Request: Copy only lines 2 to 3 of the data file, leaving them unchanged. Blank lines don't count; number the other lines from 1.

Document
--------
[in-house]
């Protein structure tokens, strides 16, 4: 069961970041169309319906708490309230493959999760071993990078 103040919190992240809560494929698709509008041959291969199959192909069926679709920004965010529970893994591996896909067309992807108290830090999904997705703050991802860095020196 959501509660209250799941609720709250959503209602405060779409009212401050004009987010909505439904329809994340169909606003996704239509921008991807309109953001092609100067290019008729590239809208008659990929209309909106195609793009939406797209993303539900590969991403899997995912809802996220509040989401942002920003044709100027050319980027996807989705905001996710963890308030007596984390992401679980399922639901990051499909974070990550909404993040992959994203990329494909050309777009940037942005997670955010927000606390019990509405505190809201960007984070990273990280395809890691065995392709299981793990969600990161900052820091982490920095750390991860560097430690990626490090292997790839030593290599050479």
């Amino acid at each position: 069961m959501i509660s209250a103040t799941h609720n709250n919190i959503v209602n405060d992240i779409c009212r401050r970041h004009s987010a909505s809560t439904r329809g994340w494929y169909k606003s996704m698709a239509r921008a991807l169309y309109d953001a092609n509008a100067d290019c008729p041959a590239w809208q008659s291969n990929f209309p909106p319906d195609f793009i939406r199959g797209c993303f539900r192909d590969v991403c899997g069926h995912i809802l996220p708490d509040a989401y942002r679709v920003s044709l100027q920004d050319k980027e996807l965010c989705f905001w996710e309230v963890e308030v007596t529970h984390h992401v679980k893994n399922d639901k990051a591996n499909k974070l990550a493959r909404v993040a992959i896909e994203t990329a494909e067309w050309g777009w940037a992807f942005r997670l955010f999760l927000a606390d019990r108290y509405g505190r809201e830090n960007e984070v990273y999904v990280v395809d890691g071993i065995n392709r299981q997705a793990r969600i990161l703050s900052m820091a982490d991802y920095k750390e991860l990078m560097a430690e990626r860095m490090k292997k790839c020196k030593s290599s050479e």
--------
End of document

């Protein structure tokens, strides 16, 4: 069961970041169309319906708490309230493959999760071993990078 103040919190992240809560494929698709509008041959291969199959192909069926679709920004965010529970893994591996896909067309992807108290830090999904997705703050991802860095020196 959501509660209250799941609720709250959503209602405060779409009212401050004009987010909505439904329809994340169909606003996704239509921008991807309109953001092609100067290019008729590239809208008659990929209309909106195609793009939406797209993303539900590969991403899997995912809802996220509040989401942002920003044709100027050319980027996807989705905001996710963890308030007596984390992401679980399922639901990051499909974070990550909404993040992959994203990329494909050309777009940037942005997670955010927000606390019990509405505190809201960007984070990273990280395809890691065995392709299981793990969600990161900052820091982490920095750390991860560097430690990626490090292997790839030593290599050479």
């Amino acid at each position: 069961m959501i509660s209250a103040t799941h609720n709250n919190i959503v209602n405060d992240i779409c009212r401050r970041h004009s987010a909505s809560t439904r329809g994340w494929y169909k606003s996704m698709a239509r921008a991807l169309y309109d953001a092609n509008a100067d290019c008729p041959a590239w809208q008659s291969n990929f209309p909106p319906d195609f793009i939406r199959g797209c993303f539900r192909d590969v991403c899997g069926h995912i809802l996220p708490d509040a989401y942002r679709v920003s044709l100027q920004d050319k980027e996807l965010c989705f905001w996710e309230v963890e308030v007596t529970h984390h992401v679980k893994n399922d639901k990051a591996n499909k974070l990550a493959r909404v993040a992959i896909e994203t990329a494909e067309w050309g777009w940037a992807f942005r997670l955010f999760l927000a606390d019990r108290y509405g505190r809201e830090n960007e984070v990273y999904v990280v395809d890691g071993i065995n392709r299981q997705a793990r969600i990161l703050s900052m820091a982490d991802y920095k750390e991860l990078m560097a430690e990626r860095m490090k292997k790839c020196k030593s290599s050479e």